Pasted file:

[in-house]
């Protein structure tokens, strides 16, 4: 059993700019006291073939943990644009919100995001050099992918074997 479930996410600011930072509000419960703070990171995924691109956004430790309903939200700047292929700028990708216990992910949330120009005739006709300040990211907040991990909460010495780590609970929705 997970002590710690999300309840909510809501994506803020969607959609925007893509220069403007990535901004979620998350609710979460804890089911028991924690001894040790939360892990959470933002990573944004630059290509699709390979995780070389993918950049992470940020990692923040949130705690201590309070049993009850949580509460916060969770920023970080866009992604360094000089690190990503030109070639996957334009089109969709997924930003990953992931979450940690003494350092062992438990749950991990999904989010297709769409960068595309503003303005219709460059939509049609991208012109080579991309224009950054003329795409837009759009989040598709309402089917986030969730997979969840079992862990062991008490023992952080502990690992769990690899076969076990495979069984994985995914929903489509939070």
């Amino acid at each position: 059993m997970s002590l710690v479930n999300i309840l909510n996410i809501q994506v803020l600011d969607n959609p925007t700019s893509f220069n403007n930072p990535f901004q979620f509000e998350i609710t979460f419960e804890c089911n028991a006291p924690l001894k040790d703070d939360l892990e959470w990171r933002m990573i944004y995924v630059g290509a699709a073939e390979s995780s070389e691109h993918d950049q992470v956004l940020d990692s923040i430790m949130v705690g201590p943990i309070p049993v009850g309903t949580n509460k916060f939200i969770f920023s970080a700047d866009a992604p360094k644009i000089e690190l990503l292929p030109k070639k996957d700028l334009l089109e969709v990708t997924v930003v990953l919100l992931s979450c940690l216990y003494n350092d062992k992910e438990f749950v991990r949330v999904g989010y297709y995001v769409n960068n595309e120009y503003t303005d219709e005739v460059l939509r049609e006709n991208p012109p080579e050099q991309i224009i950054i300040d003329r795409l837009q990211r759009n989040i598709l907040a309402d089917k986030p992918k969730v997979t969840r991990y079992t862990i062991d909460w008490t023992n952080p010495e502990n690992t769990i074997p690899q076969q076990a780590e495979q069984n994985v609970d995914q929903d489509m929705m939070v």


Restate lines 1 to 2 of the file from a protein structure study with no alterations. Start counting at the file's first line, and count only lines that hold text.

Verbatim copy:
[in-house]
């Protein structure tokens, strides 16, 4: 059993700019006291073939943990644009919100995001050099992918074997 479930996410600011930072509000419960703070990171995924691109956004430790309903939200700047292929700028990708216990992910949330120009005739006709300040990211907040991990909460010495780590609970929705 997970002590710690999300309840909510809501994506803020969607959609925007893509220069403007990535901004979620998350609710979460804890089911028991924690001894040790939360892990959470933002990573944004630059290509699709390979995780070389993918950049992470940020990692923040949130705690201590309070049993009850949580509460916060969770920023970080866009992604360094000089690190990503030109070639996957334009089109969709997924930003990953992931979450940690003494350092062992438990749950991990999904989010297709769409960068595309503003303005219709460059939509049609991208012109080579991309224009950054003329795409837009759009989040598709309402089917986030969730997979969840079992862990062991008490023992952080502990690992769990690899076969076990495979069984994985995914929903489509939070």